The maker [Headnix] of the very useful iPhone/Mac application “Finger” has release another new iPhone/Mac application, “Numbric“.
Numbric is one of those cool iPhone apps that enables the transform of the iPhone into something other than a simple smartphone. This time it converts the iPhone into an external numerical keypad.
Ideal for anyone using the recent models of iMacs that only come with the new Apple Keyboards. These new Apple Keyboards do not have the extra keys and numerical keypad like the old Apple Extended Keyboards. Of course anyone who has a frequent need for number entry and is using a new Apple Keyboard, MacBook or MacBook Pro will find this little application useful.
The idea of using the iPhone as a numeric keypad is not new; I had used app like NumberKey [iTunes App Store link] in the past, but Numbric does it a bit different.
Instead of just reproducing all the missing keys from an Apple Extended Keyboard, Numbric has the normal 18 keys of the numerical keypad, but falls short of reproducing the remaining missing keys from the Apple Extended Keyboard. It appears omission is the results of the developer’s analysis of how users may use the software. In lure of these missing keys Numbric has a set of “symbol” keys that can be invoked by pressing the “$” key in the toolbar next to the keypad. These symbol keys will be very handy during the number entry process.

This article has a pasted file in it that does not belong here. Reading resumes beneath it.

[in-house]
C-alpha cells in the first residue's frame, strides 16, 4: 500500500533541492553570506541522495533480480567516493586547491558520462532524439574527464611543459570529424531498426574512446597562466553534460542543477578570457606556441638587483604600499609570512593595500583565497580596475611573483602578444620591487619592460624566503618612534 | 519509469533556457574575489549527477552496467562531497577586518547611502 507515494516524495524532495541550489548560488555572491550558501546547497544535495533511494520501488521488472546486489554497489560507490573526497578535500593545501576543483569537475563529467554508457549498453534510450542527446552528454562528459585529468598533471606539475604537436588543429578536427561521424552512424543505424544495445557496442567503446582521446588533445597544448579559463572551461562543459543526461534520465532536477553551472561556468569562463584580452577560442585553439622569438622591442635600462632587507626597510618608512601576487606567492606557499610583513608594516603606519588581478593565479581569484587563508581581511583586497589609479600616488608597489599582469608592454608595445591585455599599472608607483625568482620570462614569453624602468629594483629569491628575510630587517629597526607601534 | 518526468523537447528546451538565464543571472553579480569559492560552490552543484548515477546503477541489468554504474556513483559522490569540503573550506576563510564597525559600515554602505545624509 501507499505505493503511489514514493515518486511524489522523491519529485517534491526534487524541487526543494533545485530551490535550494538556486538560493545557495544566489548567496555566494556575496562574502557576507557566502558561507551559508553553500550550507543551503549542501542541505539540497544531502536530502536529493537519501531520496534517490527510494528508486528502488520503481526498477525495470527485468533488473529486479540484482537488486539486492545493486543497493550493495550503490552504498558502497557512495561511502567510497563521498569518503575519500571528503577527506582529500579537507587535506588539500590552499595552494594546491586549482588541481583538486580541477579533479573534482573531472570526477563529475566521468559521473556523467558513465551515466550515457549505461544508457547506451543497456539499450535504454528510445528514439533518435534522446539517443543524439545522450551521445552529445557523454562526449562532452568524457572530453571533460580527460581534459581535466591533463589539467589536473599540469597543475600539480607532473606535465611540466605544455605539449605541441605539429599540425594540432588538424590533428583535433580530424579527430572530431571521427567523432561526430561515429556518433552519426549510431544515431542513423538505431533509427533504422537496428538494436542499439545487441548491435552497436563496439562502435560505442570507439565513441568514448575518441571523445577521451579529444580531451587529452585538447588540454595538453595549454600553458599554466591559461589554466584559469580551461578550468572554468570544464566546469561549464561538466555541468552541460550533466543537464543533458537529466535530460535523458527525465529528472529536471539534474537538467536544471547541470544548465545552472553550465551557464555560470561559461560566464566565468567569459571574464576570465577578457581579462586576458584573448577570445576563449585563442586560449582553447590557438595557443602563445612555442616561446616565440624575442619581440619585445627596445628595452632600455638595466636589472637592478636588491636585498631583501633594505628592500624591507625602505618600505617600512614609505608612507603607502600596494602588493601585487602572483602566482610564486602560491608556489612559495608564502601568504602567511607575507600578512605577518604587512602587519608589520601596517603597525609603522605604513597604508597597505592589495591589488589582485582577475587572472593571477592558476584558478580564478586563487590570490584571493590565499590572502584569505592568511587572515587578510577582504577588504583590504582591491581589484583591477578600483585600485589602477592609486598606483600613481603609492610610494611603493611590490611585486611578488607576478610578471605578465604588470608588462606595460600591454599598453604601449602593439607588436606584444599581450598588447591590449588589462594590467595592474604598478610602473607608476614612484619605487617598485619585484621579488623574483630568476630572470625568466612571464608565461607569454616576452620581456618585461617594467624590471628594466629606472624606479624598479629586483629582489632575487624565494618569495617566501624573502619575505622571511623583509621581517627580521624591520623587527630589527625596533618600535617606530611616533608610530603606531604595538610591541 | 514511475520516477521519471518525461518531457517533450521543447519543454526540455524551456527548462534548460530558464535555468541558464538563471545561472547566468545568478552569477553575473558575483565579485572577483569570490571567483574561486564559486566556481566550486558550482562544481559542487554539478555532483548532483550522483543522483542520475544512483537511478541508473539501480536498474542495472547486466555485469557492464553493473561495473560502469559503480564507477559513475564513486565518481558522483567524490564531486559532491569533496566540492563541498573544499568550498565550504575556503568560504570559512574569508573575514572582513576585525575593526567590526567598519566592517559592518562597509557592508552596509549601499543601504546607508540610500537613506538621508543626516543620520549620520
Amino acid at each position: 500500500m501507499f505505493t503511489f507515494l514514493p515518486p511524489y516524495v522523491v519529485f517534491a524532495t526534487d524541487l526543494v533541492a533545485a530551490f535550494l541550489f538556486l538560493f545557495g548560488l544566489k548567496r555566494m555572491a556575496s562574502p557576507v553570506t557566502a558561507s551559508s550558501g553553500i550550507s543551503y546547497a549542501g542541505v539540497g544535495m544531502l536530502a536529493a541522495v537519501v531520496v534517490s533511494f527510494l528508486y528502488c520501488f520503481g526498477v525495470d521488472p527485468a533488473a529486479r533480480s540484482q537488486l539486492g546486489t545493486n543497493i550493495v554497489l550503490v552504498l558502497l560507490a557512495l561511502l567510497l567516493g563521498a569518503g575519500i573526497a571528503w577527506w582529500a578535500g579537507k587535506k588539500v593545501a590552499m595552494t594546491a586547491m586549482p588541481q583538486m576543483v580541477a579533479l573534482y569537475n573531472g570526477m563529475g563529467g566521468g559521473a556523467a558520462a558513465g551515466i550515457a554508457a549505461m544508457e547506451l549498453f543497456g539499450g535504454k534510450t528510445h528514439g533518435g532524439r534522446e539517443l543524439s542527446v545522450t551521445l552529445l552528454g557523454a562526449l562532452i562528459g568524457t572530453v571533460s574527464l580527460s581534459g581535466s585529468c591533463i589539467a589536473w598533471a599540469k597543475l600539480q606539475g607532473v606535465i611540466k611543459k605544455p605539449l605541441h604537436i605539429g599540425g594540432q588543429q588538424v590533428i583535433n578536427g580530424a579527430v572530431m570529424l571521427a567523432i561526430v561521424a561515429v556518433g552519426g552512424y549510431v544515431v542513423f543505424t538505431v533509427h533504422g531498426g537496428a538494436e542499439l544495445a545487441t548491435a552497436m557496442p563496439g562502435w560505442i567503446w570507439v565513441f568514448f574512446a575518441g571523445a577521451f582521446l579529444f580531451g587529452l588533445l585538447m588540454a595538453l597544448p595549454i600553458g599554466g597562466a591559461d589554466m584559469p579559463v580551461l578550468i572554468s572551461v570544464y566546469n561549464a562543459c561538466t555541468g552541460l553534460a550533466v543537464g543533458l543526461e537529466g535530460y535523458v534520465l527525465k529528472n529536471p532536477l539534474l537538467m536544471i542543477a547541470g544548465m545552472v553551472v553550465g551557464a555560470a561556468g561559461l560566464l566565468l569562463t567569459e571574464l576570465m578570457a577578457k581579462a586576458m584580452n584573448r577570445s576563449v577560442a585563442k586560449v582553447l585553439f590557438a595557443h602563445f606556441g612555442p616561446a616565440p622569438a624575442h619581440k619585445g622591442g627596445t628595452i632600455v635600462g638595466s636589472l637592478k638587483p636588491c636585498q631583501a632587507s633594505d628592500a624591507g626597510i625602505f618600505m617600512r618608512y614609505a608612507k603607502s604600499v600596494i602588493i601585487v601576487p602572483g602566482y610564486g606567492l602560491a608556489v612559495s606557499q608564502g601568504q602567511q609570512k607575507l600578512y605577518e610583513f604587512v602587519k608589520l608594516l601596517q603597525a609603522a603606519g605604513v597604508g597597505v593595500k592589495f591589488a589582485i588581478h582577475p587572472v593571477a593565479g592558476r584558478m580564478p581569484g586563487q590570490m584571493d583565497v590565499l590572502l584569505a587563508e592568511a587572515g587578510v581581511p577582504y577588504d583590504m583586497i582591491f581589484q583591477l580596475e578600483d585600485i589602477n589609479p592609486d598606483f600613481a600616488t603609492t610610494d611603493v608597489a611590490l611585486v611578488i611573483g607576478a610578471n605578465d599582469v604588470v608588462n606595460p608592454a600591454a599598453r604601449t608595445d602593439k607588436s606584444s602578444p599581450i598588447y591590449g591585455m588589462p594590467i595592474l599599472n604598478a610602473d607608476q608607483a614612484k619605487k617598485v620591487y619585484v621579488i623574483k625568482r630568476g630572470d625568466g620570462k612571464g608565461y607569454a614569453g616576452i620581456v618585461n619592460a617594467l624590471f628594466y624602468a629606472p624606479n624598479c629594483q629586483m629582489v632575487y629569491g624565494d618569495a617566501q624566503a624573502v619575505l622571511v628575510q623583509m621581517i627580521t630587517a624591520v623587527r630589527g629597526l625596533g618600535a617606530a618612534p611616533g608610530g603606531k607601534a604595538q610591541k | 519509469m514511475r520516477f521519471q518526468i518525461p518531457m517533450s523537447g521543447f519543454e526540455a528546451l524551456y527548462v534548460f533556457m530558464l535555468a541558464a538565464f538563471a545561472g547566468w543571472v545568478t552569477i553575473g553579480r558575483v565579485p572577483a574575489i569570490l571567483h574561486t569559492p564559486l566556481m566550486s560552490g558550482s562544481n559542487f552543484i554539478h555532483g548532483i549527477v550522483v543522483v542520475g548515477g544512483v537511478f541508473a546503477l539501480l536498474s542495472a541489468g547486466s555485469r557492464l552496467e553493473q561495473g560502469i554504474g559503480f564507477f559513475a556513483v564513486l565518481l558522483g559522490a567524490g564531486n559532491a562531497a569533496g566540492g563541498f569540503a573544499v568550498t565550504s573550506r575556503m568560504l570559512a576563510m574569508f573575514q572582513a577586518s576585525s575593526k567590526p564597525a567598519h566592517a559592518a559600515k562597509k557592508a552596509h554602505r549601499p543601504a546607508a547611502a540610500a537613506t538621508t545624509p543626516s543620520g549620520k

Speaking of the icons on the toolbar, from top to bottom:
- The “i” key will bring up the app’s Settings screen.
- The “$” key will bring up the Symbols screen.
- The “lightning” icon indicates whether the iPhone app is connected to the Mac counter part. Green means it is.
- The “light bulb” icon toggles the dark and light versions of the keypad.
In the Settings screen, there is an option to “Add Connection”. Clicking on this brings up a screen that displays 4 digits and ask the user to enter these into the Mac client.
On the Mac as soon as it sees its counter part from the iPhone, will presents a window similar to the above screen asking the user for the 4 digits code from the iPhone. As with Headnix’s previous application, Finger, soon after the 4 digits are entered the iPhone and the Mac are connected.
There is also a setting to introduce a 19th key, “Zero key”, on the keypad. This key can represents either double or triple zeros, which is a useful key during number entry. Another sign the developer has given a great deal of thought about the use cases of Numbric. When this Zero key is enabled the normal “zero” key is reduced in size to make room for this 19th key to the right of it.
For USD1.99 it may sounds a bit steep for this application, but when considering the competitors who are charging the same amount, in comparison Numbric [iTunes App Store link] is well worth it. Especially when you are someone who often have long sessions of number entry and does not have access to a numerical keypad.